COPD was diagnosed based on an irreversible obstruction in spirometry (the FEV1%FVC less than 5 percentile after bronchodilation) in correspondence with clinical data. Spirometry values were recorded using European reference values. FVC and FEV1 were presented in liters and as a percentage of predicted values. GOLD (Global Initiative for Chronic Obstructive Lung Disease) criteria were used to assign a grade of clinical severity to COPD based on FEV1 [2]. Grade 1 was defined as having an FEV1 more or equal to 80%; grade 2 as more or equal to 50% FEV1 and less than 80%; grade 3 as more or equal to 30% FEV1 and less than 50%; and grade 4 as FEV1 less than 30%. Patients were classified as having COPD at lung cancer diagnosis if they had a previous diagnosis of COPD in their medical records or if they fulfilled the spirometric criteria during current diagnostic procedures. Patients with bronchial asthma or an obvious explanation for abnormality in spirometry, such as a central tumor or atelectasis were excluded from the study.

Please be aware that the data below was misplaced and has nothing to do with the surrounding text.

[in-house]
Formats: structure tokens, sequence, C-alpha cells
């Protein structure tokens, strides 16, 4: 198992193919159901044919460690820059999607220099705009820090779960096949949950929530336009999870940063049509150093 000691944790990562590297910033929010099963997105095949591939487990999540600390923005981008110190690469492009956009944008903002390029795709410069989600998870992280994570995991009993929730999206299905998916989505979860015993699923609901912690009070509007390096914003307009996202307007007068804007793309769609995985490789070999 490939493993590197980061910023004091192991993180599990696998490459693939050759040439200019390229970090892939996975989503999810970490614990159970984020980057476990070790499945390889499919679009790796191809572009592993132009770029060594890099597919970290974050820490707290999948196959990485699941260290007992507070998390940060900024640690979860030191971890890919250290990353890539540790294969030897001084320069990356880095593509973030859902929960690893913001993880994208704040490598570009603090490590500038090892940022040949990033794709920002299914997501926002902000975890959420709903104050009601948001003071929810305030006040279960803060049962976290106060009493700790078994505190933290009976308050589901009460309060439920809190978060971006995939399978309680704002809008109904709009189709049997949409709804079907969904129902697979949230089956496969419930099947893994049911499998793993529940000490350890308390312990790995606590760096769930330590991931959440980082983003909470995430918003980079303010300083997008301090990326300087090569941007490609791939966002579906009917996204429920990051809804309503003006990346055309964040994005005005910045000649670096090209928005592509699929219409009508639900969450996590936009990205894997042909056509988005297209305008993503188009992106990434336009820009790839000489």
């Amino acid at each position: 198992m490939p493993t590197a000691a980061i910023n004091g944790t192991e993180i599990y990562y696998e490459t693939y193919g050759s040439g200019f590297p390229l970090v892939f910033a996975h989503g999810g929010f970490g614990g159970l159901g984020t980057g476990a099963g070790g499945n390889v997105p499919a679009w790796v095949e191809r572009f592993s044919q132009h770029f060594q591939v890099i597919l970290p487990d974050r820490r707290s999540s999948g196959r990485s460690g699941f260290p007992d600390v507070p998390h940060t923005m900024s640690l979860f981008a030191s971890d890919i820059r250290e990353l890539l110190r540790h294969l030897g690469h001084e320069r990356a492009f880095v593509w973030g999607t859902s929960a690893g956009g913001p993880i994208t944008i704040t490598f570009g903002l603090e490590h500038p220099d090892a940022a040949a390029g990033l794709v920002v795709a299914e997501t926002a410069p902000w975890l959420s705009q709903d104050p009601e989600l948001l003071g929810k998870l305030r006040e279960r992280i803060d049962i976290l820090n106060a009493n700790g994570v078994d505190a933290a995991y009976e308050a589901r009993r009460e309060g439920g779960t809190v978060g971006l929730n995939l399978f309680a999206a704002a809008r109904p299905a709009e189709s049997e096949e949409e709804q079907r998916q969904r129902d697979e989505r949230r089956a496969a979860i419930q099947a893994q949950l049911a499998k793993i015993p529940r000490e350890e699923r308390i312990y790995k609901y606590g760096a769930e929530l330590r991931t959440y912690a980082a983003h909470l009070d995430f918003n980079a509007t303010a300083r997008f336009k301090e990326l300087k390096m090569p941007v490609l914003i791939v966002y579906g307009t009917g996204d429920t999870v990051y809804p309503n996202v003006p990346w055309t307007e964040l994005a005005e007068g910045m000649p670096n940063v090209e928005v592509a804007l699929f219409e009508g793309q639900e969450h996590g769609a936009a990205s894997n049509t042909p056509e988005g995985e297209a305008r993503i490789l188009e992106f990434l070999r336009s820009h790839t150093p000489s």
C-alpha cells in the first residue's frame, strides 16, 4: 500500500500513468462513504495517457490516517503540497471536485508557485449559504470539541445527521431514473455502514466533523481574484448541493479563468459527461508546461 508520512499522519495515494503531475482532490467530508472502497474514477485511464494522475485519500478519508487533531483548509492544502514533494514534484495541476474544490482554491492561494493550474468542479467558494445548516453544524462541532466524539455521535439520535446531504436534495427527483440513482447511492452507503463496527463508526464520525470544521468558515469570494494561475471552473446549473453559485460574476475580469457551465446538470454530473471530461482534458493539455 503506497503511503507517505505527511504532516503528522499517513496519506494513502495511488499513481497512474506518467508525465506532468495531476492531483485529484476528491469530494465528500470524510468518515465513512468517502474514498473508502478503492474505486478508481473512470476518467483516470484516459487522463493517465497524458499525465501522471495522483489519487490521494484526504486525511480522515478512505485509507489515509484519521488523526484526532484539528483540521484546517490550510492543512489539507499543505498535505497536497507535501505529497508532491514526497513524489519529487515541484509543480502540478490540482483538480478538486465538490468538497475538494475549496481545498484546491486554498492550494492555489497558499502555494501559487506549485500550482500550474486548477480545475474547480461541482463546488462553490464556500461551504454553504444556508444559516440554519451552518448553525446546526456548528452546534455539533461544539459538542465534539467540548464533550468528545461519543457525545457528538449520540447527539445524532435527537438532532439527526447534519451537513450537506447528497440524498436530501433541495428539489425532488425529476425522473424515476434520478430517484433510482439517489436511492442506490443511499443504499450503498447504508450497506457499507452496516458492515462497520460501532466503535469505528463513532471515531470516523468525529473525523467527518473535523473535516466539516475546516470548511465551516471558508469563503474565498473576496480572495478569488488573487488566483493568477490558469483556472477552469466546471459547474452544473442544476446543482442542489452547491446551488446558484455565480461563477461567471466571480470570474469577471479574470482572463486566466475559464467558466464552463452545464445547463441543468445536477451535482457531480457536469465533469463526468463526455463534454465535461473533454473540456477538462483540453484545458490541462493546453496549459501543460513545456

Patients were classified into four groups (tab. I): A,B,C, and D based on the level of symptoms, measured by the modified Medical Research Council dyspnea scale (mMRC) or the COPD Assessment Test (CAT), and the frequency of previous exacerbations [2].

Table I. GOLD severity staging

Patients

Symptoms

CAT 0–9

mMRC < 2

CAT 10–40

mMRC ≥ 2

exacerbations

(in past

12 months)

no hospital admission

or

≤1 outpatient treatment

group A

group B

≥1 hospital admission

or

≥2 outpatient treatment

group C

group D

Test

The presence of emphysema at lung cancer diagnosis was determined based on information from CT scans in medical records. All CT scans were reviewed at diagnosis by a radiologist experienced in pulmonary diseases. When emphysema was detected visually in the CT scan, the patient was classified as having emphysema.